April 16, 2006
What are Salmonella and salmonellosis?
Salmonella bacteria are found naturally in the intestines of animals, especially poultry and swine. The bacteria can also be found in the environment. People who eat food contaminated by Salmonella can become ill with salmonellosis.
What are the symptoms of salmonellosis infection?
Like other foodborne illnesses, the symptoms of salmonellosis can feel like the flu. Symptoms usually appear 12 to 72 hours after eating contaminated food and usually lasts up to seven days. Or, you may experience chronic symptoms, such as reactive arthritis three to four weeks later. Others infected with the bacteria may not get sick or show symptoms, but they can carry the bacteria, and spread the infection to others.
How does the bacteria spread?
Salmonellosis can be spread from person-to-person. Both animals and people infected with the bacteria can be carriers. Therefore, proper hygiene, safe food handling and preparation practices are key to preventing foodborne illness. If you think you are infected with Salmonella or any other gastrointestinal illness, do not prepare food for other people unless you wear disposable gloves and follow safe food handling procedures. It’s a good idea to keep pets away from food storage and preparation areas. After handling pet treats, pet food and pet toys or after playing with, or cleaning up after your pet, it is essential to wash your hands thoroughly with soap and warm water.
Where has Salmonella been found?
Food can become contaminated with Salmonella during the slaughter and processing of an animal, when food is handled by a person infected with Salmonella or from cross-contamination because of unsanitary food handling practices. The following listed below have been responsible for foodborne illnesses:
raw and undercooked meat (especially poultry)
raw fruits and vegetables (especially sprouts and cantaloupes) and their juices, e.g. apple or orange juice
raw or undercooked eggs
unpasteurized dairy products, like raw milk and raw milk cheeses
Will cooking destroy the bacteria?
Like many other harmful bacteria that could be in our food, Salmonella are destroyed when food is cooked to a safe internal temperature. Use a food thermometer to measure the internal temperature of your food. See table..
Foodsafe tip: Cooking a chicken? A turkey? For maximum safety, food safety experts recommend cooking the stuffing in a separate dish. Why? It takes longer for the stuffing and the meat to reach a safe internal temperature, so why not un-stuff and save time? Stuffing and meat must each reach separate safe internal temperatures. (See table.
Is it safe to eat raw or lightly cooked eggs?
Foods made from raw or lightly cooked eggs can be harmful, particularly for young children, the elderly, pregnant women and people with weakened immune systems. When serving eggs to people in these high risk groups, cook them thoroughly. See table.
Foodsafe tip: Try using pasteurized egg products when preparing food that traditionally contain raw eggs, such as eggnog, mayonnaise, salad dressing, ice cream and mousses. Pasteurization destroys harmful bacteria.
Defeating Salmonella: A 4-Point Plan
Get off to a CLEAN start!
Handwashing is one of the best ways to prevent the spread of foodborne illness. Do you wash your hands for at least 20 seconds with soap and warm water before and after handling food? Wash again when you switch from one food to another.
Are your countertops and utensils clean and sanitized? Sanitizing reduces bacteria and can prevent foodborne illness.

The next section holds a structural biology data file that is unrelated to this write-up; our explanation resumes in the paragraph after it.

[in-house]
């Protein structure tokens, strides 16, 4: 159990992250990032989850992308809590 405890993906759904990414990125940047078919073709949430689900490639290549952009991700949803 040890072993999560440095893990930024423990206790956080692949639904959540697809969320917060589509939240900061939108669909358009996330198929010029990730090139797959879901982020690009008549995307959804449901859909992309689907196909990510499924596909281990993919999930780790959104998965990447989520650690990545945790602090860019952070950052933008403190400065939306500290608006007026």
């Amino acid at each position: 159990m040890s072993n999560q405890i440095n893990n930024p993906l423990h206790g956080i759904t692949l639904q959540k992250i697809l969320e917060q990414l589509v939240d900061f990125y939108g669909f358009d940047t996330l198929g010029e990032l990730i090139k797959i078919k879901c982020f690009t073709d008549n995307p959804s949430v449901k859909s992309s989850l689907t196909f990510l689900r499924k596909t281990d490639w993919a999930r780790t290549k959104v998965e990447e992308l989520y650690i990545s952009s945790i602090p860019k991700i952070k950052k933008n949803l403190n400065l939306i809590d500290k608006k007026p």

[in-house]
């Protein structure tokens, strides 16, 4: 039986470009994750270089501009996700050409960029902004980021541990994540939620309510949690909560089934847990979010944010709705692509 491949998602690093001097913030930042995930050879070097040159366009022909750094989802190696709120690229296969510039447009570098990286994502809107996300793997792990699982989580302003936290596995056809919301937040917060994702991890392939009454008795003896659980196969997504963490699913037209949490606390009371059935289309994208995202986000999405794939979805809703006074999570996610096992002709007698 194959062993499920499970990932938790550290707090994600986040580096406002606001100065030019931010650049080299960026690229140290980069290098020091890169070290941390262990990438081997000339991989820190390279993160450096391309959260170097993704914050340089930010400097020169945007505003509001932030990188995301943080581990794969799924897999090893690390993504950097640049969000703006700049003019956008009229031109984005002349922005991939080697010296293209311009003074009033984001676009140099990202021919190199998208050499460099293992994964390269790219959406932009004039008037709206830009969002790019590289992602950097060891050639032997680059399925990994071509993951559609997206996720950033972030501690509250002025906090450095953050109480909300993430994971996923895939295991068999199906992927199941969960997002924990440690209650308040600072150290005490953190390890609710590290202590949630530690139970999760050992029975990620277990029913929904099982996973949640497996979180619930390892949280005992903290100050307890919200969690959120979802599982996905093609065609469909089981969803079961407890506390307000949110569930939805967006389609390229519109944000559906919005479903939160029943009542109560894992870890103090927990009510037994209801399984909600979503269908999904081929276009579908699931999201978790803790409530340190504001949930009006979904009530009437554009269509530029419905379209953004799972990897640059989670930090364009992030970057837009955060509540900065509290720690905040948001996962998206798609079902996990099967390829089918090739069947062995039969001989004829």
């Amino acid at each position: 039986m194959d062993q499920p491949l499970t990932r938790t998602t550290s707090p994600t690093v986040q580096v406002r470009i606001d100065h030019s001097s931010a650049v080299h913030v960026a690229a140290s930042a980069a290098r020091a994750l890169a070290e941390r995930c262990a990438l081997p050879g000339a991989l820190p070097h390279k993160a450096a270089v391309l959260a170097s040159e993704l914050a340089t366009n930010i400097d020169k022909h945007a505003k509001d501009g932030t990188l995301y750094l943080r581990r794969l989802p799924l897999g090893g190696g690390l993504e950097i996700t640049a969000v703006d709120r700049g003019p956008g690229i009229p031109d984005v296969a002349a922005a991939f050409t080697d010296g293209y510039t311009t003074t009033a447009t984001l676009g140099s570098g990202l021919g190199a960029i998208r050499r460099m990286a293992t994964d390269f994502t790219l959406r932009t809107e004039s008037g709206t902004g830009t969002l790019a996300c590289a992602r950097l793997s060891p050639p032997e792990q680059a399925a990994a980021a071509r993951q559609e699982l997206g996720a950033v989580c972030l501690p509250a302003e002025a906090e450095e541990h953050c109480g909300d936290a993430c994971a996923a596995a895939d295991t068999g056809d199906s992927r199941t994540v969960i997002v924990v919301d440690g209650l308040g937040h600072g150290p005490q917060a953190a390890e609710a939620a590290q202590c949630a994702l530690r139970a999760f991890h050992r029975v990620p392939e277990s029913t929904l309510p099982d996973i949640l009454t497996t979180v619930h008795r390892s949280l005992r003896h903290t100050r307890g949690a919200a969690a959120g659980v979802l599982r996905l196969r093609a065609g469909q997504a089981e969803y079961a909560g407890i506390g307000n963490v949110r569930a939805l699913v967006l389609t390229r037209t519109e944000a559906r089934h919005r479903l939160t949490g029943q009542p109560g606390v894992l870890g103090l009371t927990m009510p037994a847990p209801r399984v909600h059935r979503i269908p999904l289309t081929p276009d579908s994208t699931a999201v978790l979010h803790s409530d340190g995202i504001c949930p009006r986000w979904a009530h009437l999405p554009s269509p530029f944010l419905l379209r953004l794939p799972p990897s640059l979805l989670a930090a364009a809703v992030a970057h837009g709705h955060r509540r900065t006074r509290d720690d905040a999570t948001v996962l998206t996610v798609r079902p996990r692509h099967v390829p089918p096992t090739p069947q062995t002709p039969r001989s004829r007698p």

Combine 5 mL (1 tsp) of bleach with 750 mL (3 cups) of water in a labelled spray bottle.
After cleaning, spray sanitizer on the surface/utensil and let stand briefly.
Rinse with lots of clean water, and air dry (or use clean towels).
Foodsafe tip: Because raw fruits and vegetables can be contaminated with bacteria, viruses and parasites, wash them thoroughly with clean, safe running water before you prepare and eat them. Use a brush to scrub produce with firm or rough surfaces, such as oranges, cantaloupes, potatoes and carrots.
CHILL your food and stop bacteria cold!
Bacteria can grow in the danger zone between 4 degrees C and 60 degrees C (40 degrees F to 140 degrees F). Keep cold food cold at or below 4 degrees C (40 degrees F).
Refrigeration at or below 4 degrees C (40 degrees F) slows down most bacterial growth. Freezing at or below -18 degrees C (0 degrees F) can stop it completely. (But remember: chilling won’t kill bacteria. Only proper cooking will do that!)
Foodsafe tip: Keep your eggs cold! Store them in their original carton (so you can easily check the “best before” date) and place them in the coldest section of the fridge, usually near the back. Only buy clean and uncracked eggs.
SEPARATE! Don’t cross-contaminate!
Bacteria can be carried in raw meat juices. Place raw meat, poultry and seafood in containers on the bottom shelf of the refrigerator. Use containers that are large enough to prevent raw juices from dripping onto other food or touching other food. Platters, utensils and cutting boards used for raw meat can carry bacteria, too. Use clean ones for cooked food!
Keep raw food away from other food while shopping, storing and preparing foods.
Foodsafe tip: Platters, utensils and cutting boards used for raw meat can carry bacteria, too. Use clean ones for cooked and other ready-to-eat food!
Have you cooked your food to a safe internal temperature? Use a digital food thermometer to check the temperature of your food. See table.
Bacteria can grow quickly in the danger zone between 4 degrees C and 60 degrees C (40 degrees F to 140 degrees F), so keep hot foods at or above 60 degrees C (140 degrees F).
Foodsafe tip: The only way to be sure that your food is cooked properly is to use a food thermometer to check.